Galvin is a thrilling storyteller, untangling a dense plot in brief, suspenseful chapters, her prose almost trance-like: "The sand is softer, pristine, the colours too vivid I remember now, we were on a boat, a snorkelling trip. It was dawn." But Galvin allows every character time to unravel. She is particularly good on the relationship between the two orphaned sisters, marked by Aster's poignant efforts to assume their mother's role: "I never remind her to brush her hair and I always forget to check she's cleaned her teeth. I hear her suck her thumb again, and I close my eyes, swept with a desperate fear that something bad will happen to Poppy because I can't look after her properly."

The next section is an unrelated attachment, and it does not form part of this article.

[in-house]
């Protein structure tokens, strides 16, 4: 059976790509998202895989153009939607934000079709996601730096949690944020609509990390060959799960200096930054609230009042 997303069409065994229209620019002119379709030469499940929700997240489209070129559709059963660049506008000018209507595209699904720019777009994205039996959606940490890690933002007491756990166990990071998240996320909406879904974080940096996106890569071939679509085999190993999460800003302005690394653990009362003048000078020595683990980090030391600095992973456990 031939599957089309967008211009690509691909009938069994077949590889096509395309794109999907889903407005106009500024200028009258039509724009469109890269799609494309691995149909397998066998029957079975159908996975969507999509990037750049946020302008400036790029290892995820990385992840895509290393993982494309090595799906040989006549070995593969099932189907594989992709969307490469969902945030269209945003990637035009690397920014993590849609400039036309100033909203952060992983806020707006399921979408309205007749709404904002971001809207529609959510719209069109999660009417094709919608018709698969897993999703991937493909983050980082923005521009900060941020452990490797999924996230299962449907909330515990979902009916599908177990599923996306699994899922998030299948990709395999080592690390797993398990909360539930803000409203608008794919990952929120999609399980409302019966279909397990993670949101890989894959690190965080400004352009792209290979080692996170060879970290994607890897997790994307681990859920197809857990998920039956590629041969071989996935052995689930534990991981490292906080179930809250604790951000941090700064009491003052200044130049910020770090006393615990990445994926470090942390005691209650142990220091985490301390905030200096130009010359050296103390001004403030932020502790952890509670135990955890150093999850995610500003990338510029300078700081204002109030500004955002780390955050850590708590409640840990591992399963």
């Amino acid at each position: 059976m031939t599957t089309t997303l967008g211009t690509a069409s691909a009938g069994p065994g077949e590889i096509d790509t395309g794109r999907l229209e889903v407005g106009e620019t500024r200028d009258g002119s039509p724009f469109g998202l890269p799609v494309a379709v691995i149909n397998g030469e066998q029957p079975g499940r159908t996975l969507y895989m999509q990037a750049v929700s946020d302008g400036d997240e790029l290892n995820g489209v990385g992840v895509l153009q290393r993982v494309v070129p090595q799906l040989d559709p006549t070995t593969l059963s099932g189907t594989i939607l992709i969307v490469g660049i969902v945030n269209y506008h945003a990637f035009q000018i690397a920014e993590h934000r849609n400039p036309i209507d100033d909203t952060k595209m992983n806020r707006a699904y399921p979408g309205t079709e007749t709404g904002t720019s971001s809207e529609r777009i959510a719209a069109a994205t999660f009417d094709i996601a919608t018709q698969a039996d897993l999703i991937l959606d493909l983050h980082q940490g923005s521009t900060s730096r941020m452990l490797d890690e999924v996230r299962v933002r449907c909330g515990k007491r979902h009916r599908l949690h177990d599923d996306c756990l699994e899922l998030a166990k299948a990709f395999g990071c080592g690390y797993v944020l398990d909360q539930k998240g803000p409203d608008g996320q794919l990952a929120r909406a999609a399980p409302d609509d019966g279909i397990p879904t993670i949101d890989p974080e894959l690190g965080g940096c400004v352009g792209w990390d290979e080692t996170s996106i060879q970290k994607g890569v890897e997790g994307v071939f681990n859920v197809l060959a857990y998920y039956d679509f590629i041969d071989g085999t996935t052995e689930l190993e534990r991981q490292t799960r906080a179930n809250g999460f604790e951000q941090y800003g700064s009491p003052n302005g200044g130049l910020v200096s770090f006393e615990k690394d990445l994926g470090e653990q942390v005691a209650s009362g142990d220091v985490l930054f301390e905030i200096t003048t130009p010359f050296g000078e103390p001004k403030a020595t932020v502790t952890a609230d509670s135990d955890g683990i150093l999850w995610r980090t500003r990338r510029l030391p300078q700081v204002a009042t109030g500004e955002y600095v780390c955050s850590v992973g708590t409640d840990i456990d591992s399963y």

This teen sci-fi thriller is breathtakingly daring and imaginative but has just enough grounding in reality to make it almost believable. Exploring themes of bereavement, survival, science and ecology, it will appeal to a wide readership and keep readers gripped to the very last page.